The world of Hachiman-san, a Shinto deity-cum-Buddha, shares peace with you.




The world of Hachiman-san, a Shinto deity-cum-Buddha, shares peace with you.

Iwashimizu‐Hachimangu Shrine is a vivid example of a religious facility in the Shinto-Buddhist syncretic style, which combines two religious faiths.

The shrine is dedicated to a deity who is believed to be tolerant and generous toward everything and leads human beings to peace and prosperity.

The Hachimangu, which is affectionately called, together with the deity, “Hachiman-san of Yawata” by local people, has a checkered story.

Tradition has it that, in 859 in the Heian period, the deity Hachiman Okami also known as Hachiman-san then residing at Usa Hachimangu in Kyushu declared,

I will move to an area near the capital to keep the peace in Japan!

Escorted by Buddhist priest Gyokyo from Daian-ji Temple in Nara, the deity left Usa.

Hachiman-san finally settled on a sacred mountain named Otokoyama, located southwest of the Heian Palace in Kyoto. Iwashimizu‐Hachimangu Shrine was erected on the mountain.

The shrine is also located at a point where all the rivers flowing through the Kyoto Basin join to flow to the sea.

At that time, Hachiman-san was called “Hachiman Daibosatsu,” which indicates a divine way of existing as a Shinto deity and a Buddha at the same time, unique to Japan.

Such a style of religious faith is known as syncretism between Shinto and Buddhism.

Served by not only Buddhist priests but also Shinto priests and maidens, Iwashimizu‐Hachimangu -ji as a Shinto shrine and a Buddhist temple at the same time was a religious facility of the then latest style.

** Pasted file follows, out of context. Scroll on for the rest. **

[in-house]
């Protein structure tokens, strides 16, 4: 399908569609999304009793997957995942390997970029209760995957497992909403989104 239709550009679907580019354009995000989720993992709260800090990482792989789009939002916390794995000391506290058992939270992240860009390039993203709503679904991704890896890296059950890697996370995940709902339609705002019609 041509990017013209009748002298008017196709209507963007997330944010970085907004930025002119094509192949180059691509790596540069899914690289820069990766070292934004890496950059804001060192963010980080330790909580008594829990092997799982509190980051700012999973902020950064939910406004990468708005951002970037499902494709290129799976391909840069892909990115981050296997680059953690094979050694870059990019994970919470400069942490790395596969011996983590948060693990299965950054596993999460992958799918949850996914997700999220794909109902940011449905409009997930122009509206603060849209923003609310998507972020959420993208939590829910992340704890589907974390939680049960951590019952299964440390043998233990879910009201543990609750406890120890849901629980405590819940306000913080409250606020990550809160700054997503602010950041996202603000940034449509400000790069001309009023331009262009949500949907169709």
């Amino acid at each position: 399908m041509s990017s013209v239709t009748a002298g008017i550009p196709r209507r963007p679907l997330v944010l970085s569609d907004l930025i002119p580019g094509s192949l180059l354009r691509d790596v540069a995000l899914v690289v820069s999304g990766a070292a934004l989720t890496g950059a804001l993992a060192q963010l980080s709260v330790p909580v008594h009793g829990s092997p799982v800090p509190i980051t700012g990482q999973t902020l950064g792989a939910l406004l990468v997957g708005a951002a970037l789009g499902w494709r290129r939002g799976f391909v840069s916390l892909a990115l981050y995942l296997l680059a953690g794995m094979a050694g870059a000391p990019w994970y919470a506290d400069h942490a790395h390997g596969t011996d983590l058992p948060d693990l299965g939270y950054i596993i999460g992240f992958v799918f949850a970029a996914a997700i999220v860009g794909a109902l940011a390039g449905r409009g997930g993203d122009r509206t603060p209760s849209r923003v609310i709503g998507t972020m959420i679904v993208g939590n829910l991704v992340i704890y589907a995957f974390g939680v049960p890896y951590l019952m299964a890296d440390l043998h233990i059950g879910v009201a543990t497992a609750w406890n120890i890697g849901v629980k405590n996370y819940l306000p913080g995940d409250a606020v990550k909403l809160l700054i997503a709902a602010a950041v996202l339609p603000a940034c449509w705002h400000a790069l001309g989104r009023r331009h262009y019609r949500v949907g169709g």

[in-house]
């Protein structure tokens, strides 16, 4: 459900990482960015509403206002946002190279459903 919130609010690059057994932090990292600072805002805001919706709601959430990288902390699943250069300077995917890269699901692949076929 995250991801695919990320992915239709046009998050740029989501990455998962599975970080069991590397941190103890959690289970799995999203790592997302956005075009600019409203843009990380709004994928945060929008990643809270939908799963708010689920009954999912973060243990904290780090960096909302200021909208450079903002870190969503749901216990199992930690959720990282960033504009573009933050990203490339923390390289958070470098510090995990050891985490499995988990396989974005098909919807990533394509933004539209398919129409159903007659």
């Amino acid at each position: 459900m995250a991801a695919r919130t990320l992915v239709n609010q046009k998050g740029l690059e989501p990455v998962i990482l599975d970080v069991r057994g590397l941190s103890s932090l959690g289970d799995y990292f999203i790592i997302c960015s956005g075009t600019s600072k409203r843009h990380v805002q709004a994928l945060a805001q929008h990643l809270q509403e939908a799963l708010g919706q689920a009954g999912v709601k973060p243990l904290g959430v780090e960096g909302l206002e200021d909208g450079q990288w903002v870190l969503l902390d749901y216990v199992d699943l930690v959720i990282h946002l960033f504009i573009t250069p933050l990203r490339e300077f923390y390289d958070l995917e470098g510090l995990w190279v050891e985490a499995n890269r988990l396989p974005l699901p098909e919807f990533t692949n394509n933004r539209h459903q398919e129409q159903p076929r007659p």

The rulers at the time were also pious devotees of Hachiman-san as a conflict settler who could bring peace.

Most of the major historical rulers of Japan, including Oda Nobunaga and Toyotomi Hideyoshi in the Warring States period, and Tokugawa Ieyasu in the Edo period, worshipped Hachiman-san as their guardian, and made many offerings to the deity-cum-Buddha.

I offered golden gutters!

I donated a surprising 10,000 goku of money!

I provided financial support to rebuild the main hall and the cloister, which have remained until now. My grandfather, Tokugawa Ieyasu, preferentially treated the local communities surrounding Hachiman-san by exempting them from taxation.

However, the town of Yawata as the home of Hachiman-san was thrown into great turmoil around the end of the Edo period.

As an encampment of the shogunate forces during the Battle of Toba-Fushimi, the town of Yawata was burnt to the ground due to the battle.

Moreover, the new Meiji government issued the Edict for Separation of Shinto and Buddhism, and swept all the Buddhist elements away from Iwashimizu‐Hachimangu Shrine.

Hachiman-san has since become a shrine dedicated only to Hachiman Okami as a Shinto deity.

Despite changes in the style of faith, the local communities have held “both Shinto deities and Buddhas” in unchanging, quiet respect for a millennium.

One of the embodiments of such respect is Iwashimizu Hojoe, a festival for praying for the peace and happiness of all living things.

Although renamed the Iwashimizu Festival due to its prominent Buddhist features in the Meiji era, the festival has continuously been held until now.

The existence of Hachiman-san has encouraged us to believe that Shinto deities and Buddhas cooperate to lead us to a peaceful, amicable world. The peace-loving spirit of Hachiman-san affectionately watched over us timelessly.